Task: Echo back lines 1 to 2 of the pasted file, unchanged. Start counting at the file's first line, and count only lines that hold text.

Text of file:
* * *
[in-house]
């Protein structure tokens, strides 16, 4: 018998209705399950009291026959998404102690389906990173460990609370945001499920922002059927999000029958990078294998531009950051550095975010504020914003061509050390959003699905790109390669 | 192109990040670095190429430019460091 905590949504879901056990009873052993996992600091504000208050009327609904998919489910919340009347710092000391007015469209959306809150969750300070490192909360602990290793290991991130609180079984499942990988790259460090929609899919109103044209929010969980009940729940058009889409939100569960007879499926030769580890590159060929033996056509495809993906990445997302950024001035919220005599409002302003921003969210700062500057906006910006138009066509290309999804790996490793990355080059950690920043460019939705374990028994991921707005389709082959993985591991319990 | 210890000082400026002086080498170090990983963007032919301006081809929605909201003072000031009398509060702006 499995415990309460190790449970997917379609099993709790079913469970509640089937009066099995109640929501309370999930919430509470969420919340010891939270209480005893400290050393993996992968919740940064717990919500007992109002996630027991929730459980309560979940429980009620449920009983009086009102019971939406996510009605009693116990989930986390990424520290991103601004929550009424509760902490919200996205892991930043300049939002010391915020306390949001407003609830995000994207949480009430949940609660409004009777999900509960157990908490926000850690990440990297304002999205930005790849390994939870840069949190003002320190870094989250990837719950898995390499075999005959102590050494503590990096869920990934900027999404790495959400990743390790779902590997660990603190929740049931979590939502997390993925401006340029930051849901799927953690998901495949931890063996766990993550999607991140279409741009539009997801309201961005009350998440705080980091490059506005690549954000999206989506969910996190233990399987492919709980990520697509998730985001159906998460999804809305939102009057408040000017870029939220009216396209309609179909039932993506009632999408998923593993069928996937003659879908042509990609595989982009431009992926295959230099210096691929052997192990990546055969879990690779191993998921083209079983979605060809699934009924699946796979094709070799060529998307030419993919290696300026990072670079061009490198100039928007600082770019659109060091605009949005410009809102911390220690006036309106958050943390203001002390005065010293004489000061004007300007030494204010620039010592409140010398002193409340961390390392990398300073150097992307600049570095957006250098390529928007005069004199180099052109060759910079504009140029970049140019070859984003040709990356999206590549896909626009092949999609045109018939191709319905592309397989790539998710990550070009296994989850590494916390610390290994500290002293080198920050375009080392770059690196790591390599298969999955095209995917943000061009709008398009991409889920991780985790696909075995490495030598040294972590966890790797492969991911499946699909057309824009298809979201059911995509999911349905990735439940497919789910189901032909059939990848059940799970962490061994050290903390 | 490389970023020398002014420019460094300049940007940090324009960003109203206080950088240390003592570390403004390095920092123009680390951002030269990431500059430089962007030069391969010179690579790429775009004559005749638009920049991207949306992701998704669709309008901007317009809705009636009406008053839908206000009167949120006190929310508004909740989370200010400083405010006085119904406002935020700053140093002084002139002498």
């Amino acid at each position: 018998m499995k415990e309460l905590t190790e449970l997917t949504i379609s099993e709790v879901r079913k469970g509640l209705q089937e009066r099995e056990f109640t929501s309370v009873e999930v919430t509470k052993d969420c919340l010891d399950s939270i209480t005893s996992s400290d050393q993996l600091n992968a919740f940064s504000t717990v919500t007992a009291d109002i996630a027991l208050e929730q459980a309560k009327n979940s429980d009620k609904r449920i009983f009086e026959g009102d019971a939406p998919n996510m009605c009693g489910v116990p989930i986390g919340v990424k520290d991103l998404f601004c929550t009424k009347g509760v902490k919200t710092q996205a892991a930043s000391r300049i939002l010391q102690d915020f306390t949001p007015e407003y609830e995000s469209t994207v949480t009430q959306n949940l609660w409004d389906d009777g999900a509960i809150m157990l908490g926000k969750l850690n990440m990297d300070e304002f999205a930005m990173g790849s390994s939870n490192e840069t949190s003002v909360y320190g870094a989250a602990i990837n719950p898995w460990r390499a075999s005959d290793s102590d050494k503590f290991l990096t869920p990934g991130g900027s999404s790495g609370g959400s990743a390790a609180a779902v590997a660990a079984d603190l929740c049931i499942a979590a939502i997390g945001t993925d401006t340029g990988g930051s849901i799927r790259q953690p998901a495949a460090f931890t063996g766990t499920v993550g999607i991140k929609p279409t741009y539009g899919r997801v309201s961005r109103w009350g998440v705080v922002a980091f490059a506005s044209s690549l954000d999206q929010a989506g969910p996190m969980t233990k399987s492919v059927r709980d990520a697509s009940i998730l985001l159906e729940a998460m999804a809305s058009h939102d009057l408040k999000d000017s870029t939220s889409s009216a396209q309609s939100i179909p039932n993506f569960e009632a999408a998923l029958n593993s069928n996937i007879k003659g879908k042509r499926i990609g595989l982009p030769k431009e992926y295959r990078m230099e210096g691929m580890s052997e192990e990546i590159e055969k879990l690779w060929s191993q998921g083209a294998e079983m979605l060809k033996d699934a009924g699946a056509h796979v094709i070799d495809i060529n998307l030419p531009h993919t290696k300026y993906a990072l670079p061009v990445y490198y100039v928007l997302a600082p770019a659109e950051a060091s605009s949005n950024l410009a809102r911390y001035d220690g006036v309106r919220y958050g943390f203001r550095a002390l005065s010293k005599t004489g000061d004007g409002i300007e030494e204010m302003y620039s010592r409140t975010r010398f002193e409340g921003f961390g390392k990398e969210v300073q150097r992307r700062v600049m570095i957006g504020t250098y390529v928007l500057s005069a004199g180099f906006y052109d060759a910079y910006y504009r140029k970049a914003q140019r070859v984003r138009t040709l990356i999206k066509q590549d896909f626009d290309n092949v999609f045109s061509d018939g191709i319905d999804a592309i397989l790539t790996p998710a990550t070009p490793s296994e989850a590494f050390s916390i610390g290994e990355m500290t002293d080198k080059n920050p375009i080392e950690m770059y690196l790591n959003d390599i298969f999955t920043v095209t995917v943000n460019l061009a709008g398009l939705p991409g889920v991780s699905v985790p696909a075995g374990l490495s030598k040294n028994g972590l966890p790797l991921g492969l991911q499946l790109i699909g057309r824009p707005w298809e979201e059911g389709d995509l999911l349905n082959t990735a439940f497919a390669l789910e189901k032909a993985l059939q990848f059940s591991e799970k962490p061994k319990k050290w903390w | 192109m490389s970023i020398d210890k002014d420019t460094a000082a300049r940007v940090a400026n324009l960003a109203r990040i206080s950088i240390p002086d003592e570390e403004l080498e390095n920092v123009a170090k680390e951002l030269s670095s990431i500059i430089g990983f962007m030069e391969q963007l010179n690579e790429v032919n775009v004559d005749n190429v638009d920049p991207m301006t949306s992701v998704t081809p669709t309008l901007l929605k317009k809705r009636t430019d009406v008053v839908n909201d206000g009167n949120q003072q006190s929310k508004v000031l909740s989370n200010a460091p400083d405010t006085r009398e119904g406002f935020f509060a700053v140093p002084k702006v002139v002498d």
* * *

[in-house]
């Protein structure tokens, strides 16, 4: 018998209705399950009291026959998404102690389906990173460990609370945001499920922002059927999000029958990078294998531009950051550095975010504020914003061509050390959003699905790109390669 | 192109990040670095190429430019460091 905590949504879901056990009873052993996992600091504000208050009327609904998919489910919340009347710092000391007015469209959306809150969750300070490192909360602990290793290991991130609180079984499942990988790259460090929609899919109103044209929010969980009940729940058009889409939100569960007879499926030769580890590159060929033996056509495809993906990445997302950024001035919220005599409002302003921003969210700062500057906006910006138009066509290309999804790996490793990355080059950690920043460019939705374990028994991921707005389709082959993985591991319990 | 210890000082400026002086080498170090990983963007032919301006081809929605909201003072000031009398509060702006 499995415990309460190790449970997917379609099993709790079913469970509640089937009066099995109640929501309370999930919430509470969420919340010891939270209480005893400290050393993996992968919740940064717990919500007992109002996630027991929730459980309560979940429980009620449920009983009086009102019971939406996510009605009693116990989930986390990424520290991103601004929550009424509760902490919200996205892991930043300049939002010391915020306390949001407003609830995000994207949480009430949940609660409004009777999900509960157990908490926000850690990440990297304002999205930005790849390994939870840069949190003002320190870094989250990837719950898995390499075999005959102590050494503590990096869920990934900027999404790495959400990743390790779902590997660990603190929740049931979590939502997390993925401006340029930051849901799927953690998901495949931890063996766990993550999607991140279409741009539009997801309201961005009350998440705080980091490059506005690549954000999206989506969910996190233990399987492919709980990520697509998730985001159906998460999804809305939102009057408040000017870029939220009216396209309609179909039932993506009632999408998923593993069928996937003659879908042509990609595989982009431009992926295959230099210096691929052997192990990546055969879990690779191993998921083209079983979605060809699934009924699946796979094709070799060529998307030419993919290696300026990072670079061009490198100039928007600082770019659109060091605009949005410009809102911390220690006036309106958050943390203001002390005065010293004489000061004007300007030494204010620039010592409140010398002193409340961390390392990398300073150097992307600049570095957006250098390529928007005069004199180099052109060759910079504009140029970049140019070859984003040709990356999206590549896909626009092949999609045109018939191709319905592309397989790539998710990550070009296994989850590494916390610390290994500290002293080198920050375009080392770059690196790591390599298969999955095209995917943000061009709008398009991409889920991780985790696909075995490495030598040294972590966890790797492969991911499946699909057309824009298809979201059911995509999911349905990735439940497919789910189901032909059939990848059940799970962490061994050290903390 | 490389970023020398002014420019460094300049940007940090324009960003109203206080950088240390003592570390403004390095920092123009680390951002030269990431500059430089962007030069391969010179690579790429775009004559005749638009920049991207949306992701998704669709309008901007317009809705009636009406008053839908206000009167949120006190929310508004909740989370200010400083405010006085119904406002935020700053140093002084002139002498």